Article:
Merry Celtic Christmas

4th Sunday of Advent. We’re getting there…

4th Sunday of Advent.  We're getting there...
Celtic Christmas

Celtic Winter – Magical Christmas. Thanks to Derek and Brandon Fiechter who composed the Celtic songs in this video.

(Neo-) Classical Sunday: Rohan and Gondor Themes

The Lord of the Rings film series consists of three epic fantasy adventure films directed by Peter Jackson, based on the novel written by J. R. R. Tolkien. The films are subtitled just like the books as The Fellowship of the Ring (2001), The Two Towers (2002) and The Return of the King (2003).

Compilation of Rohan and Gondor Themes

“Few movies out there have a soundtrack that is as awe-inspiring and jaw dropping as the score for the Lord of the Rings.”

Cultured Wednesday: Karl Friedrich Schinkel

Karl Friedrich Schinkel’s most famous extant buildings are found in and around Berlin.

If you have ever visited or seen pictures of Berlin, Germany, you most likely have seen a building drafted, re-designed or approved by Karl Friedrich Schinkel, Prussian city planner, architect and painter. Born on 13 March 1781 in Neuruppin, Schinkel was one of the most prominent neoclassical and neogothic architects of 19th century Germany and despite his influence and achievements, people still think he had even more potential that he could not live up to due to the political circumstances of his time.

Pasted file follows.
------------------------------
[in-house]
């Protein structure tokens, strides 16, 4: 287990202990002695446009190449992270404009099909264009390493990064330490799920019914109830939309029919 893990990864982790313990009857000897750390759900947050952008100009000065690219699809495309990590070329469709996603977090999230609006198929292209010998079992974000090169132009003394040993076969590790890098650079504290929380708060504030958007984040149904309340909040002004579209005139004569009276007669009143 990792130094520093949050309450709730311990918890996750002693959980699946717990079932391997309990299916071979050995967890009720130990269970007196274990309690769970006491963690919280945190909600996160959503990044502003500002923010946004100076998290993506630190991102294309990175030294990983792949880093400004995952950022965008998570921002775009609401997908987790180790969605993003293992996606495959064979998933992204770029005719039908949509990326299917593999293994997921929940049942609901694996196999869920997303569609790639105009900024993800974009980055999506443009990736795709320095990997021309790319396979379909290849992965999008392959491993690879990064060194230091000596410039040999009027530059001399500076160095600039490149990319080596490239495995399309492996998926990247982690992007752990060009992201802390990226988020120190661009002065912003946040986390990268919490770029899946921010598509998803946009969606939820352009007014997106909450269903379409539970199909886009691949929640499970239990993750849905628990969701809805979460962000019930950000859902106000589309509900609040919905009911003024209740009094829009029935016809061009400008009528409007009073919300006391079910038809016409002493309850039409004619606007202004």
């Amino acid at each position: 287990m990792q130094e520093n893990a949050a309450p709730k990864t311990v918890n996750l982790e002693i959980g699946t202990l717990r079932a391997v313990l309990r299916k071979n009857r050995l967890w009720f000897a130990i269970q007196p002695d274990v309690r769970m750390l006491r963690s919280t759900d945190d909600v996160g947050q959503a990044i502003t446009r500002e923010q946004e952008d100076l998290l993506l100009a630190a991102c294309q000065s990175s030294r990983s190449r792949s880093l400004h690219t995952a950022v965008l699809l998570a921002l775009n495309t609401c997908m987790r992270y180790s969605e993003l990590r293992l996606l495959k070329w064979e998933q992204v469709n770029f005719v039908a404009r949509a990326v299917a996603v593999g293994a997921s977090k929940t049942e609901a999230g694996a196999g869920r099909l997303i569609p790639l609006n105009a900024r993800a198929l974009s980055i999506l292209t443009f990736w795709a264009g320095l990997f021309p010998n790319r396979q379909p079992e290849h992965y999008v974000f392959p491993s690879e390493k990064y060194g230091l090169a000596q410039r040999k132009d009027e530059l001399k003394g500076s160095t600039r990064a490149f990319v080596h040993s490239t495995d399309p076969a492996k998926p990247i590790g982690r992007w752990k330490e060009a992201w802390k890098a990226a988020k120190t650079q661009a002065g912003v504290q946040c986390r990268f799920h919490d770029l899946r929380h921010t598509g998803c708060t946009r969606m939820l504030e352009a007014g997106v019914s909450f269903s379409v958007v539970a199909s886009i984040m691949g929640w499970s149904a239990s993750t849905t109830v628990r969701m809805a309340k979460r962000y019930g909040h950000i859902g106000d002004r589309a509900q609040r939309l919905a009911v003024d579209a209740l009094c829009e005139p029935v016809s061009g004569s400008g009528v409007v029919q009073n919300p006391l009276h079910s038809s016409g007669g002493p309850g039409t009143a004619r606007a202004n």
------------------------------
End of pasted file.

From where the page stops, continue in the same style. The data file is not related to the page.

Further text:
Medieval City on a River, 1815

Schinkels most famous extant buildings in and around the German capital include the Neue Wache (1816–1818), the National Monument for the Liberation Wars (1818–1821), the Schauspielhaus (1819–1821) at the Gendarmenmarkt and the Altes Museum on Museum Island (1823–1830). He also carried out improvements to the Crown Prince’s Palace and to Schloss Charlottenburg.

The header to this post shows Schinkel’s stage set for the 1st Act of Mozart’s Magic Flute, dated 1815 just like the above painting, a design that is still quoted by modern-day stage designers when planning the set for this opera. We find his style quite wholesome, a good example of a time when people still had a clear idea of what was good and beautiful, and pleasing in an aesthetic sense, as well as where such ideas originated in the first place.

Castle by the River 1820

Schinkel, like so many artists of the 19th century, traveled a lot in Europe and particularly to Italy, the landscape and cities of which were and still are especially inspiring, it seems – just look at Johann Wolfgang von Goethe and his love for Italy, for instance. Of course, Goethe and Schinkel met and respected each other, in fact, the list of names the family Schinkel were acquainted with reads almost like a who-is-who of Germany’s 19th century artistic and royal circles. But returning to the Italian influences, Schinkel’s style, generally speaking, was defined rather by a turn to Greek than Roman architecture. “He believed”, they claim in his Wikipedia entry, “that in order to avoid sterility and have a soul, a building must contain elements of the poetic and the past, and have a discourse with them.” I guess the same kind of discourse between tradition and poetry can be found in his paintings if you are able to discern Nature’s voice in the lay of the land, or the trees that surround Schinkel’s painted buildings.

Karl Friedrich Schinkel died on 9 October 1841 in Berlin, leaving behind his wife Susanne and four children, three girls and a boy, the youngest daughter being 19 years old at the time. He was buried in the Dorotheenstädtischen Friedhof in Berlin-Center, where twenty years later his wife was laid to rest along with their two older daughters.

The Schinkel grave in Berlin